The project also includes plans for a 20,000-square-foot roof deck with a capacity of 729 people. The project doesn’t comply with zoning laws and the owner evaded Department of Buildings review by filing permits for the project as “professional certifications,” it says.
The project was filed with the city as a series of jobs with permit applications that were “professionally certified,” meaning that professional affiliates of the owner certify the plans are in compliance with the law, according to the petition.
The plans have never been reviewed by the Buildings Department to ensure that they comply with zoning laws and the building code, and “the entire project thus has been permitted without appropriate review,” the petition says.
The plans violate zoning law because they don’t show any space between Varick Street and the roof deck, which must be at least 10 feet from the street, the petition says.
The petition also claims that the owners “rushed through” their plans with the Buildings Department. Spring Studios applied in November to Community Board One for a liquor license showing a venue with a projected capacity of more than 3,000 people that would close at 4 a.m. seven days a week and feature dining and liquor service until 2 a.m., live music and a DJ, according to the petition.
The community board’s Tribeca Committee tabled the application in November “because of community opposition,” and postponed a vote again at its meeting this month “because substantial community concern remained,” the petition says.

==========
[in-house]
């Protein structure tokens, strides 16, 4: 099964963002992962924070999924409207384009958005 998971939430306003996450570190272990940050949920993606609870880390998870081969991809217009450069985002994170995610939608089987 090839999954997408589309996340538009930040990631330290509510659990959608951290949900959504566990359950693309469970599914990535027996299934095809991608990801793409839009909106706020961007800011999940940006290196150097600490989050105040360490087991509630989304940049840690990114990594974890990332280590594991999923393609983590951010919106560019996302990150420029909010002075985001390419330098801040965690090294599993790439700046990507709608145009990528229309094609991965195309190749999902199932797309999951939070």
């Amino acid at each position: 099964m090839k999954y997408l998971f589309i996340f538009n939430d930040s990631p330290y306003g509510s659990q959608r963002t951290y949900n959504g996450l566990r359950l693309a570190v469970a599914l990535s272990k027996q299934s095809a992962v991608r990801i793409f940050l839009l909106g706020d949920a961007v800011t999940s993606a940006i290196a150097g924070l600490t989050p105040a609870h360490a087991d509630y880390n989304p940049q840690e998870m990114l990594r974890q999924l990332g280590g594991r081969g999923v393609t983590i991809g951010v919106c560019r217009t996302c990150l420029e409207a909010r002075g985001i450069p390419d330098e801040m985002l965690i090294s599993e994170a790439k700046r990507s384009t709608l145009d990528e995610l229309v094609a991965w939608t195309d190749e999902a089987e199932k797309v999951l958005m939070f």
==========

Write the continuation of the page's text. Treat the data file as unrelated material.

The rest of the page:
“This plan is far out of scale for Tribeca, and the community has been deeply concerned by owner’s proposals,” the petition says.
The owner of One York contacted the Buildings Department to request an audit of the project and determine whether the permits should be revoked, and was told by Deputy Commissioner Pavan that the audit was proceeding, the petition says.
“If DOB issues a final determination that does not revoke permits for the project, petitioner intends to promptly appeal such final determination to the Board of Standards and Appeals,” the petition says. “By the time such action is taken, however, construction on the project may already be complete.”
Richard Khaleel, a spokesman for Jefferies, declined to comment on the lawsuit. Y. David Scharf, an attorney representing the owners of One York, and the Buildings Department didn’t respond to telephone messages seeking comment on the petition. The owners of 50 Varick couldn’t be immediately reached for comment. Braford Sussman, an attorney for Spring Studios, declined to comment on the petition in a telephone interview.
“As tenants, Spring Studios is not named or involved in this action,” Sussman said. “This is a matter for the landlord, the Department of Buildings and the complainant.”
The case is Raesky LLC v. LiMandri, 100490/2013, New York State Supreme Court (Manhattan).
To contact the reporters on this story: Chris Dolmetsch in New York State Supreme Court in Manhattan at email@example.com; Oshrat Carmiel in New York at firstname.lastname@example.org; Laura Marcinek in New York at email@example.com.